One health system said 20 percent of its staffed inpatient beds were occupied by patients awaiting discharge to long-term care facilities, while a hospital in central Wisconsin reported an average of 16 patients per day waiting to be discharged, with an average stay of 20.2 days. Another health system had over 150 patients awaiting discharge, according to WHA. 

Meanwhile, Borgerding said Gundersen Health System recently reported having 56 patients waiting to be discharged, which is double the number of its COVID-19 patients and accounts for 23 percent of its inpatient population. 

Mike Pochowski, president and CEO of the Wisconsin Assisted Living Association, noted the industry’s workforce problem existed before COVID-19 and is now “the worst it’s ever been.” 

“The problem is the staffing crisis — they’re unable to find care workers to work in these facilities,” he said in an interview. “They’re limited in the number of residents they’re able to care for. If there were more staffing they could help ease the bottleneck that’s taking place.”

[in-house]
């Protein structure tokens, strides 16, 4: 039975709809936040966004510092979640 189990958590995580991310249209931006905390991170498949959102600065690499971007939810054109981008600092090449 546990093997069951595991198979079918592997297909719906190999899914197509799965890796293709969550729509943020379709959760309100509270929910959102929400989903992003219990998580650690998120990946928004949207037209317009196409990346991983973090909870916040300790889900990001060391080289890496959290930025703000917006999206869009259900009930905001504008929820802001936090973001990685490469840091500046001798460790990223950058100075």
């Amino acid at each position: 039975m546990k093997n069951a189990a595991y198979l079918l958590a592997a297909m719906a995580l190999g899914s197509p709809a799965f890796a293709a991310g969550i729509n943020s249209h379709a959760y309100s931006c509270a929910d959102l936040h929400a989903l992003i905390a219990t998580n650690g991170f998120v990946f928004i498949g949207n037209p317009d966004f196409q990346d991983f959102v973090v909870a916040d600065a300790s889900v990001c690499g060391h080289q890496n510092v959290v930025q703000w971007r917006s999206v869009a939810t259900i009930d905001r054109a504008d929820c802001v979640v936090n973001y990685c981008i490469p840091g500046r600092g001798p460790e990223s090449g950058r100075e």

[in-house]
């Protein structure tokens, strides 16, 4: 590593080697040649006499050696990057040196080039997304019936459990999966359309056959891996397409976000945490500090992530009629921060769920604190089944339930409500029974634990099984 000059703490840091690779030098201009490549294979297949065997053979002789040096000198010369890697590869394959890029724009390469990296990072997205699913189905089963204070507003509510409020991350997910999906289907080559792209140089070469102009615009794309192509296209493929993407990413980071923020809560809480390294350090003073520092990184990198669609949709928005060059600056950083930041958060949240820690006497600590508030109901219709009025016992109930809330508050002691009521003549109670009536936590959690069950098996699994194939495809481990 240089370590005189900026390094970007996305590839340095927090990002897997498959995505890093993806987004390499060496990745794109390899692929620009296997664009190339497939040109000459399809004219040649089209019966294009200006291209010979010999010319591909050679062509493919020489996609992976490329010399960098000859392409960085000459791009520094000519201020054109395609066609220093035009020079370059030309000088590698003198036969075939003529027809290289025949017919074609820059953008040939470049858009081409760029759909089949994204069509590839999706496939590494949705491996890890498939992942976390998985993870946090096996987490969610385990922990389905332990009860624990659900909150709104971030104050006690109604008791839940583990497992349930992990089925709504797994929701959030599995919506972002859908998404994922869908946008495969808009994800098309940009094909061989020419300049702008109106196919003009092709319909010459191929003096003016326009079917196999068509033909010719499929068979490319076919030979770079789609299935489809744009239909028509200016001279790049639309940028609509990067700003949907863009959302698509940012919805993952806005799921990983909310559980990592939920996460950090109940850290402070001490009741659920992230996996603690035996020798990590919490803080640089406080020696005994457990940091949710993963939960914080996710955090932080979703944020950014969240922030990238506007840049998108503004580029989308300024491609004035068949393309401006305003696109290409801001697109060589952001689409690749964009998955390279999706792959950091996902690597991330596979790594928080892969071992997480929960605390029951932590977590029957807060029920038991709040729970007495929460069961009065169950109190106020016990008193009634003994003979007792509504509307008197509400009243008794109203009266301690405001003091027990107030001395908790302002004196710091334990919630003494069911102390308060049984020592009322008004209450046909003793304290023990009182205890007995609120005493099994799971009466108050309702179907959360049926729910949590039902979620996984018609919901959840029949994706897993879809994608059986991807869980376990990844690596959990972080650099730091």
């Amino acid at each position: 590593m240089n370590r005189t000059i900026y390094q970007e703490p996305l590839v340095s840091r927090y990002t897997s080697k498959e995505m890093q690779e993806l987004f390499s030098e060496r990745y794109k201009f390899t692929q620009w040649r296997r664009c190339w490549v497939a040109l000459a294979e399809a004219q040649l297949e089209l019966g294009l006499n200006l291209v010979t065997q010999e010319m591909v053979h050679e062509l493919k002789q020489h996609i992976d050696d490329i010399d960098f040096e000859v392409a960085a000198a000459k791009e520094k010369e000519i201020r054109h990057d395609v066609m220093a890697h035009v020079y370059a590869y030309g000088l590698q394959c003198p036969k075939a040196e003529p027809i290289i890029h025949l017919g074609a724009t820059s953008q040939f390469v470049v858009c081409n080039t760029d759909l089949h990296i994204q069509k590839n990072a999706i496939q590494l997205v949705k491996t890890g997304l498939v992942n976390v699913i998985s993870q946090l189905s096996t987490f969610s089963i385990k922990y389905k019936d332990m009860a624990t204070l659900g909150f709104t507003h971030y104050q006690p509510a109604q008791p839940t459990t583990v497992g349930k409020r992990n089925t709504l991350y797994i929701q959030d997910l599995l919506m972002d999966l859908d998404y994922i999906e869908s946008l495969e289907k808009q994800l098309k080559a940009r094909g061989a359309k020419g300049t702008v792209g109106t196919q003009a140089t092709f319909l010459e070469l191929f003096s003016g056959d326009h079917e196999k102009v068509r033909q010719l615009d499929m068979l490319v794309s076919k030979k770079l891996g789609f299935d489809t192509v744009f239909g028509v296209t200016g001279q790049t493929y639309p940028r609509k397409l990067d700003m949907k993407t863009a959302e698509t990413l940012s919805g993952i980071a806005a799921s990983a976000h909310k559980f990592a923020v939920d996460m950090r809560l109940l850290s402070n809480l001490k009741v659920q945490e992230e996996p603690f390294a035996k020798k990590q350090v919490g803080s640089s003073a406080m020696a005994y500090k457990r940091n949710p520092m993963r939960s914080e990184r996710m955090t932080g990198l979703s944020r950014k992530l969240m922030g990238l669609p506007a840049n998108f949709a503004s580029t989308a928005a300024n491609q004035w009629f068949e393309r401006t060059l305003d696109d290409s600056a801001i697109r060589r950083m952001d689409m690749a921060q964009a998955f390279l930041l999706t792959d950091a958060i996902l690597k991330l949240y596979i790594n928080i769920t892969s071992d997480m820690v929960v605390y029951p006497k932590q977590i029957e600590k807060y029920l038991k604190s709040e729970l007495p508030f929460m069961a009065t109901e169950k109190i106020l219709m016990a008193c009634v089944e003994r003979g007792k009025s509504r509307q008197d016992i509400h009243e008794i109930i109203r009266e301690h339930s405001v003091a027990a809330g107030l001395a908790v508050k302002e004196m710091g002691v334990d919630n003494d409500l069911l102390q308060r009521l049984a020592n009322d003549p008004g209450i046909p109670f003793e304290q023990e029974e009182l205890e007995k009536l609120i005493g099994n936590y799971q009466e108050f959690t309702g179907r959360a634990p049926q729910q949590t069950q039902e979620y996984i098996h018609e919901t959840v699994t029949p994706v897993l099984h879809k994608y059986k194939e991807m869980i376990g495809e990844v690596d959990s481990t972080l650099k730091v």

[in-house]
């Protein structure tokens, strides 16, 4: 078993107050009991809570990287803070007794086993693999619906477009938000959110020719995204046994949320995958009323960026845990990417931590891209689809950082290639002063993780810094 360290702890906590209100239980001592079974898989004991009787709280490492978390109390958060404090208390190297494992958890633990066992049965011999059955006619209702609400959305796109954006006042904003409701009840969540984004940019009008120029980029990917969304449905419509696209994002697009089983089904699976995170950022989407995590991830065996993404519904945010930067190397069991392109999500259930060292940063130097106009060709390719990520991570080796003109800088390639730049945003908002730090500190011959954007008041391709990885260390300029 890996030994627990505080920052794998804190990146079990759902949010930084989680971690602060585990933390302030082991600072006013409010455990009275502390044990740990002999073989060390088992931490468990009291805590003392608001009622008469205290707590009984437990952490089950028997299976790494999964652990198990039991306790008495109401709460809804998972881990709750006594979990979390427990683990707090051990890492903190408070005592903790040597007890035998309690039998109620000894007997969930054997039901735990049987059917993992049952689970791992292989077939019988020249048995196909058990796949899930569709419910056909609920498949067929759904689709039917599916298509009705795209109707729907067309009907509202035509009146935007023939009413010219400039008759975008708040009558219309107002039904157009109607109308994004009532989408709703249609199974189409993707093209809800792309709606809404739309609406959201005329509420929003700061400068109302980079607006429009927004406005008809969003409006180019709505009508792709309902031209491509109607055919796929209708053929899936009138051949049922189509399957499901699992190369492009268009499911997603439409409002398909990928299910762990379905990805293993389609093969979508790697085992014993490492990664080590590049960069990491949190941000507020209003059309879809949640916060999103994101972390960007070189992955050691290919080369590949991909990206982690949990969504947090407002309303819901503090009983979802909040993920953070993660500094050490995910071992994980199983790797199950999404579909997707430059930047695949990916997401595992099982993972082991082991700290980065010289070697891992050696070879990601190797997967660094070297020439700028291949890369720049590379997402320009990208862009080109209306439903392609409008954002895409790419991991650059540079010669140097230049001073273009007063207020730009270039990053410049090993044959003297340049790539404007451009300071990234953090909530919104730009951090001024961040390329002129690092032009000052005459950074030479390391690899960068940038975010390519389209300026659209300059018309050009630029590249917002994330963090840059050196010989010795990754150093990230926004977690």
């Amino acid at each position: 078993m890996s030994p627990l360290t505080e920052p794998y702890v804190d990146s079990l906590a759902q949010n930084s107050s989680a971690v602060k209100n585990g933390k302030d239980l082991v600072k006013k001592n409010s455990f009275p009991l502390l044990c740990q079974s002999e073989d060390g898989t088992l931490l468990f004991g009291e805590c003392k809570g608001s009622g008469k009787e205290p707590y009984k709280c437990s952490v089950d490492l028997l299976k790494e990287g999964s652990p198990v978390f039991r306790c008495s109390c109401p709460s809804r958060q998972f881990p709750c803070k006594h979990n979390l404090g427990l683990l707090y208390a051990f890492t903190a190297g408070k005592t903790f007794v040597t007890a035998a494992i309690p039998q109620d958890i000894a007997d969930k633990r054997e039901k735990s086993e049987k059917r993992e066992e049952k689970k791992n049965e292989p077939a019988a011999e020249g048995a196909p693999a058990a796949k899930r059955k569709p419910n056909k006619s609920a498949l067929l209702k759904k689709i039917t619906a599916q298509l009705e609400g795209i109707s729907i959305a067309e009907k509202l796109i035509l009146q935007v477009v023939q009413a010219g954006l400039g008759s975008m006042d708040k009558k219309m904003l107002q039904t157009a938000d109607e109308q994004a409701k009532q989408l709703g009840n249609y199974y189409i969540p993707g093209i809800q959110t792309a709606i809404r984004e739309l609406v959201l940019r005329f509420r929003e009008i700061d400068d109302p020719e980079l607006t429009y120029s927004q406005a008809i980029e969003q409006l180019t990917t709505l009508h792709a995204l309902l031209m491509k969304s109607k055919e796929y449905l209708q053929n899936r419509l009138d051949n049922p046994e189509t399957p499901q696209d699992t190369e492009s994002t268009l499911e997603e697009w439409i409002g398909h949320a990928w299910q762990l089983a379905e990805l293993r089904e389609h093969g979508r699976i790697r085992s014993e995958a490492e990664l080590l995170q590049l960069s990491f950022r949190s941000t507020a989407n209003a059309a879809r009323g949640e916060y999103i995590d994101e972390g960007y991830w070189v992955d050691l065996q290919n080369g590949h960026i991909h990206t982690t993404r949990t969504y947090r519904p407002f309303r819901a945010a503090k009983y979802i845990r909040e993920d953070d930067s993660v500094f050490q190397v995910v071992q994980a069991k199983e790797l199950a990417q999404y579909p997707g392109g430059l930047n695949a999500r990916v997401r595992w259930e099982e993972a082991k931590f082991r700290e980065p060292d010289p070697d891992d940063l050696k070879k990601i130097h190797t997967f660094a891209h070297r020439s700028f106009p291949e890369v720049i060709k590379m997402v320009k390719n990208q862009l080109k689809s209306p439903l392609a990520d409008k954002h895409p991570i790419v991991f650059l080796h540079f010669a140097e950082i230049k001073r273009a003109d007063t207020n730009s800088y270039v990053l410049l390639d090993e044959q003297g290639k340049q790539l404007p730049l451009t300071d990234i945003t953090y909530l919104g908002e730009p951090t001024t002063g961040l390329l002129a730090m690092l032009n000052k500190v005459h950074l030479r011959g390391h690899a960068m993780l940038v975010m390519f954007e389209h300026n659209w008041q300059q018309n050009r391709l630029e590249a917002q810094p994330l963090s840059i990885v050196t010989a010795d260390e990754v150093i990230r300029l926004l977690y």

Rick Abrams, president and CEO of the Wisconsin Health Care Association and Wisconsin Center for Assisted Living, agreed that the industry’s “labor crisis” is the main factor driving the bottleneck. 

While the total number of hospitalized COVID-19 patients has been declining in the past week or so, hospitals around the state are still near capacity. The Department of Health Services site shows 90.5 percent of all hospital beds and 93.5 percent of ICU beds were in use as of Oct. 26. 

In November 2020, Gov. Tony Evers announced $80 million would be directed toward efforts to support skilled nursing facilities in the state, and a partnership between DHS and the Departments of Safety and Professional Services and Workforce Development would seek to address “critical staffing shortages.” But Borgerding said in an email these measures don’t seem to have helped much.